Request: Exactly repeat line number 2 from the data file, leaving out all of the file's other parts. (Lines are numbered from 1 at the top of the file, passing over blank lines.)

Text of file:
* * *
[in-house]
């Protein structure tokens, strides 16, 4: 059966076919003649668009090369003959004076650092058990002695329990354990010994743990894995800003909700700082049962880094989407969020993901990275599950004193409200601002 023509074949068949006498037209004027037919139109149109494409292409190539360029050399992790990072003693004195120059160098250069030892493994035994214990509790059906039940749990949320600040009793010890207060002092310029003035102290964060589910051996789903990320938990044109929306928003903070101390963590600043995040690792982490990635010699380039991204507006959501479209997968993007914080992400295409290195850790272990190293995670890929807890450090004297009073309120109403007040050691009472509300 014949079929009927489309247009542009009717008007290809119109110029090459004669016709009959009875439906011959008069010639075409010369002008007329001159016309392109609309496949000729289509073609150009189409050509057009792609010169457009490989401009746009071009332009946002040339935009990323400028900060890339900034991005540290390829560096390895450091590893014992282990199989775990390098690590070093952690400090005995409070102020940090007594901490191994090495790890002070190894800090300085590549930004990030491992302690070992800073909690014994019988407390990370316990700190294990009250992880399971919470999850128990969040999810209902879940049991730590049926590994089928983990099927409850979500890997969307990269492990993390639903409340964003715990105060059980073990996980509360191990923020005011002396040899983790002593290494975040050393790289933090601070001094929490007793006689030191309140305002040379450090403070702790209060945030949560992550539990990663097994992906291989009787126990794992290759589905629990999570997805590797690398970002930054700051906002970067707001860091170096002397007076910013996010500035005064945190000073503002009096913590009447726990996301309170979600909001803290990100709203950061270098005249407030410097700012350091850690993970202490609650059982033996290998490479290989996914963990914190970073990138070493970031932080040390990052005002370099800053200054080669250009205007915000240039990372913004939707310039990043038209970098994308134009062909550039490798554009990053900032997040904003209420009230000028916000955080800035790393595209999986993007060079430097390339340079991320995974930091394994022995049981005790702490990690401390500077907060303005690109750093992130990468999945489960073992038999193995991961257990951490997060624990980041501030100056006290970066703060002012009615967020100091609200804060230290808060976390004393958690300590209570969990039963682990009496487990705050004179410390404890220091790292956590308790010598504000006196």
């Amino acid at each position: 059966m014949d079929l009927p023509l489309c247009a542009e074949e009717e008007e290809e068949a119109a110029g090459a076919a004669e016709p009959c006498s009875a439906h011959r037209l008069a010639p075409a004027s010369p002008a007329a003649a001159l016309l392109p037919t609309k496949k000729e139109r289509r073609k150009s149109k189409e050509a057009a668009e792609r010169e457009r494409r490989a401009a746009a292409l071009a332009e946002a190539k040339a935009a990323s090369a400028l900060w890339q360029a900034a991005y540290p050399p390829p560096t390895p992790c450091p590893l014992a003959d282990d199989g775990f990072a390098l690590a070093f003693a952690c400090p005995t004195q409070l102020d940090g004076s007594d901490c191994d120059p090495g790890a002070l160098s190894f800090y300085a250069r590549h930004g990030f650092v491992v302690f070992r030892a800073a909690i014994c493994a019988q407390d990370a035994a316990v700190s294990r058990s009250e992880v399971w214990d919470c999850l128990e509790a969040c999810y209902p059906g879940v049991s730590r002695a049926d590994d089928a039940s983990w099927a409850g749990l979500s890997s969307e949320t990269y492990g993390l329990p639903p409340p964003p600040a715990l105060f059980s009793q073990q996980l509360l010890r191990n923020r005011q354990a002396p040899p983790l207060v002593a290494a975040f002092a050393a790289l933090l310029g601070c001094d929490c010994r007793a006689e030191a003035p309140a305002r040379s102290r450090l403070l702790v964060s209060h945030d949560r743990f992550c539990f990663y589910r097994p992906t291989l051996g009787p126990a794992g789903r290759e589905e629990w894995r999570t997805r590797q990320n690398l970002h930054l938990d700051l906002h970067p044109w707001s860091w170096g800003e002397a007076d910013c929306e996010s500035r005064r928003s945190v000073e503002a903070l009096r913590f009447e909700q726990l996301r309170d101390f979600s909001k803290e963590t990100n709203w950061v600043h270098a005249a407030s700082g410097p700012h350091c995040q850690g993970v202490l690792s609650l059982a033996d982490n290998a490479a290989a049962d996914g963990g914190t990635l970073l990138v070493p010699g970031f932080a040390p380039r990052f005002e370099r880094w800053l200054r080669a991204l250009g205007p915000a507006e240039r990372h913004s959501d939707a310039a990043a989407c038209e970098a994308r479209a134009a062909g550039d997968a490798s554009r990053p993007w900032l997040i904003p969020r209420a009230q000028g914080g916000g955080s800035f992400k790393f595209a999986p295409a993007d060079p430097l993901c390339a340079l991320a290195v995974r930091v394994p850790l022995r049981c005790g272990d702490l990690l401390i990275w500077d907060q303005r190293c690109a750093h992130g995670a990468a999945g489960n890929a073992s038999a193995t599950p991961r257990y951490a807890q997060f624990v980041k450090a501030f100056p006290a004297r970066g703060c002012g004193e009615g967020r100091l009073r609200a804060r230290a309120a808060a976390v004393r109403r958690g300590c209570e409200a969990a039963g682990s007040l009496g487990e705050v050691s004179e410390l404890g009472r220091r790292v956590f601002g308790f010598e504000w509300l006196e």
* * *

């Protein structure tokens, strides 16, 4: 059966076919003649668009090369003959004076650092058990002695329990354990010994743990894995800003909700700082049962880094989407969020993901990275599950004193409200601002 023509074949068949006498037209004027037919139109149109494409292409190539360029050399992790990072003693004195120059160098250069030892493994035994214990509790059906039940749990949320600040009793010890207060002092310029003035102290964060589910051996789903990320938990044109929306928003903070101390963590600043995040690792982490990635010699380039991204507006959501479209997968993007914080992400295409290195850790272990190293995670890929807890450090004297009073309120109403007040050691009472509300 014949079929009927489309247009542009009717008007290809119109110029090459004669016709009959009875439906011959008069010639075409010369002008007329001159016309392109609309496949000729289509073609150009189409050509057009792609010169457009490989401009746009071009332009946002040339935009990323400028900060890339900034991005540290390829560096390895450091590893014992282990199989775990390098690590070093952690400090005995409070102020940090007594901490191994090495790890002070190894800090300085590549930004990030491992302690070992800073909690014994019988407390990370316990700190294990009250992880399971919470999850128990969040999810209902879940049991730590049926590994089928983990099927409850979500890997969307990269492990993390639903409340964003715990105060059980073990996980509360191990923020005011002396040899983790002593290494975040050393790289933090601070001094929490007793006689030191309140305002040379450090403070702790209060945030949560992550539990990663097994992906291989009787126990794992290759589905629990999570997805590797690398970002930054700051906002970067707001860091170096002397007076910013996010500035005064945190000073503002009096913590009447726990996301309170979600909001803290990100709203950061270098005249407030410097700012350091850690993970202490609650059982033996290998490479290989996914963990914190970073990138070493970031932080040390990052005002370099800053200054080669250009205007915000240039990372913004939707310039990043038209970098994308134009062909550039490798554009990053900032997040904003209420009230000028916000955080800035790393595209999986993007060079430097390339340079991320995974930091394994022995049981005790702490990690401390500077907060303005690109750093992130990468999945489960073992038999193995991961257990951490997060624990980041501030100056006290970066703060002012009615967020100091609200804060230290808060976390004393958690300590209570969990039963682990009496487990705050004179410390404890220091790292956590308790010598504000006196």